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Practices & Industries

Understanding Equine Activity Statutes: What Can and Can’t They Do?

Mane Stream
August 2015

Profile of a horseMost equine professionals have heard of equine activity statutes and are generally aware that these statutes are a good thing for horse owners and professionals. But what exactly are the protections afforded under these statutes? And what can and can’t they do for us? 

Equine activity statutes are designed to limit the liability of equine professionals and activity sponsors for injuries or death to participants resulting from horse-related activities. As of August 2015, equine activity statutes have been adopted in 47 states. Nevada just recently adopted its statute, which will take effect on October 1, 2015. California, New York, and Maryland are the only states that do not have such laws. While these statutes will offer some protection to most people involved in horses, it is very important to understand what they do and don’t do.

The statutes vary by state but, in general, equine activity statutes protect equine professionals and activity sponsors from liability if an injury results from an “inherent risk” of equine activities. An “inherent risk” is a risk that is always present when a person engages in equine activities due to the unpredictability of a horse’s behavior. Typically, these statutes define inherent risk as:

  1. An equine’s propensity to behave in ways that may result in injury, harm, or death to a person on or around it;
  2. The unpredictability of an equine’s reaction to things such as sounds, sudden movement, people, other animals, or unfamiliar objects;
  3. A hazard such as surface or subsurface condition; and
  4. Colliding with another equine or object.

Some examples of inherent risks include falling off a horse that was spooked or getting kicked. 

It is important to know that the statutes do not cover all risks associated with equine activities. The statutes generally set forth specific activities that are not considered inherent risks, such as:

  1. Knowingly providing faulty tack or equipment;
  2. Failing to make reasonable and prudent efforts to determine the ability of the participant in order to match the ability of the participant with an appropriate horse;
  3. Failing to warn the participant of a known, hidden dangerous condition; and
  4. Intentionally injuring the participant.

To illustrate, liability is likely not prevented where a riding instructor knowingly uses a broken saddle for a lesson, and the rider suffers serious injuries from a fall that resulted from the horse bucking when the saddle slipped. Likewise, the statute is unlikely to afford any protection to a riding instructor that uses a green broke horse for a lesson with a new, beginner rider.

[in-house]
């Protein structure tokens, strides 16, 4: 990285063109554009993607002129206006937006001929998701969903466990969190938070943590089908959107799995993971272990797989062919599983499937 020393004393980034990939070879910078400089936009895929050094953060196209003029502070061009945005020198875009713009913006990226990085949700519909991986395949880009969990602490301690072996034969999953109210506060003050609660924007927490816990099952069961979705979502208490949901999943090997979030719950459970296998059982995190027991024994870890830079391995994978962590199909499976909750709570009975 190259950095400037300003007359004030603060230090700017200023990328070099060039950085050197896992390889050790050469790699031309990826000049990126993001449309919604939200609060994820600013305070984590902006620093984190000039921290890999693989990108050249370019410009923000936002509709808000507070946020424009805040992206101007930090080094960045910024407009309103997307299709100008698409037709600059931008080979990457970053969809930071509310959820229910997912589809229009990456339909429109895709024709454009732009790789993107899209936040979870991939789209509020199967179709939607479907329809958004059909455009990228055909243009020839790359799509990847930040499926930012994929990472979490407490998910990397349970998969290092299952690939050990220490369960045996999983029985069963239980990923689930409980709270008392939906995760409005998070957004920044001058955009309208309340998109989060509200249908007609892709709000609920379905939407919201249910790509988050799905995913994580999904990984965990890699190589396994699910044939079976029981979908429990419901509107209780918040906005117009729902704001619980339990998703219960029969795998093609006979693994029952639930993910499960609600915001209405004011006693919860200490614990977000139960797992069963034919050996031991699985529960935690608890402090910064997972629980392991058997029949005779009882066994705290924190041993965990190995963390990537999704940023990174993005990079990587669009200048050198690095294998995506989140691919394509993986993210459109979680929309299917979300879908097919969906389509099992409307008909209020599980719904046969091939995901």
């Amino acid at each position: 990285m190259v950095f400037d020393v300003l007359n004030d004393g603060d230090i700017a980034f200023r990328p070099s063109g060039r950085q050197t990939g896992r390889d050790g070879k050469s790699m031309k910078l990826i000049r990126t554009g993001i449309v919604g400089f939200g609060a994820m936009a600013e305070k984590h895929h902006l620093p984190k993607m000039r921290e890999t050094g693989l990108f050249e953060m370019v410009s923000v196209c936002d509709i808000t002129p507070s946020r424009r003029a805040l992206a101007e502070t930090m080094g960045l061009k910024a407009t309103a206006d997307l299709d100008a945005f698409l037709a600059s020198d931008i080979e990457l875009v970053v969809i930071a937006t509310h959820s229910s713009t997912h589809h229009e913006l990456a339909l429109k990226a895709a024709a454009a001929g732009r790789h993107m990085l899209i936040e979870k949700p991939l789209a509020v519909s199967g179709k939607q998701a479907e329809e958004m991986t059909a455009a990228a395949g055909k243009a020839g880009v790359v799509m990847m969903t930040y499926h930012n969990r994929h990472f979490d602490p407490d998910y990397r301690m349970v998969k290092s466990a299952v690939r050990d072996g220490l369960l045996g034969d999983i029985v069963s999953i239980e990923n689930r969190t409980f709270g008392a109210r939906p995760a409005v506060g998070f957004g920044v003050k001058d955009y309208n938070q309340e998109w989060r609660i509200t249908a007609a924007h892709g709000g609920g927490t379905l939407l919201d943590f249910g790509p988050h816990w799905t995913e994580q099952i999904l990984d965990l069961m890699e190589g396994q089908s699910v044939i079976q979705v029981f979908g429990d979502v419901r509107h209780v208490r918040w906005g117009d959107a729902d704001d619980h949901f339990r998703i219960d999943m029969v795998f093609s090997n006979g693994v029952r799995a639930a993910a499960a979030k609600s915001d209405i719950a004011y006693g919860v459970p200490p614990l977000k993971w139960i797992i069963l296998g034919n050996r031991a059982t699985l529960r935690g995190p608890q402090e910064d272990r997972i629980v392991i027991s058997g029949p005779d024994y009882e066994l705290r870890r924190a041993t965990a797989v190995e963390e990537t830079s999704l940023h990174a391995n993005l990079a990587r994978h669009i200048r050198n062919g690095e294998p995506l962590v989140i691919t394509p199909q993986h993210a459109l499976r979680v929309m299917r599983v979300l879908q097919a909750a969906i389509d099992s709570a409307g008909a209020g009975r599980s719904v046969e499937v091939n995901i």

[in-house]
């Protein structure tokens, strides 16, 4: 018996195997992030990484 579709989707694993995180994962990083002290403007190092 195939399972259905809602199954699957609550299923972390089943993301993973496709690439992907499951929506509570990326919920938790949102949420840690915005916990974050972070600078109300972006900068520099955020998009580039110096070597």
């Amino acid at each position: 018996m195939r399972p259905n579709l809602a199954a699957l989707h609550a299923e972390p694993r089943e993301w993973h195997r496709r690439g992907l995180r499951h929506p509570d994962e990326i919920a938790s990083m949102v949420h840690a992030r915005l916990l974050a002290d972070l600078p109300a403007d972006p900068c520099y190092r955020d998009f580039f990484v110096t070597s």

It is also important to know that not all equine-related activities or participants are covered by the statutes. Covered activities are generally defined broadly to include equine shows, fairs, competitions and parades, equine training and teaching, boarding equines, and riding or inspecting a horse. Horse racing is a common exclusion from the definition of equine activities. Some statutes define a “participant” as an amateur or professional engaged in an equine activity; this definition might exclude spectators because they are not “engaged” in an equine activity.

Finally, many equine activity statutes have specific signage requirements and/or specific language that must be included in contracts or liability releases. In Michigan, for example, an equine professional is required to post and maintain signs that contain the specific warning set forth in the statute. The statute further requires that a sign be placed in close proximity to the equine activity, and that the warning notice appear in conspicuous letters no less than one inch in height. Michigan’s statute further requires that any written contract contain that same warning. If your state’s statute has such requirements, and you neglect to follow them, the protections may be lost. 

A common misconception is that equine activity statutes protect equine professionals and activity sponsors from getting sued in the first place. This is incorrect. The equine activity statutes are not a complete bar to litigation — they do not prevent an injured party from filing a lawsuit. Rather, the statutes provide a legal defense to covered individuals (i.e., equine professionals and activity sponsors). This means that the case may be dismissed or thrown out early in the legal process. If the lawsuit is not dismissed in its entirety, the statute may assist in resolving the case for a lower settlement amount prior to trial. The statutes may also discourage people from suing because they make it more difficult for the injured party to establish liability.

In conclusion, it is essential that you have a full understanding of what your state’s equine activity statute does and does not do for you. It is important to read and understand the language of your state’s statute, and comply with its requirements. Knowing the statute’s limitations, an equine professional or activity sponsor should still use properly drafted contracts and releases, and speak with an equine insurance agency about proper liability coverage. Finally, it is always important to develop and maintain safe practices. Your best defense is always safety first.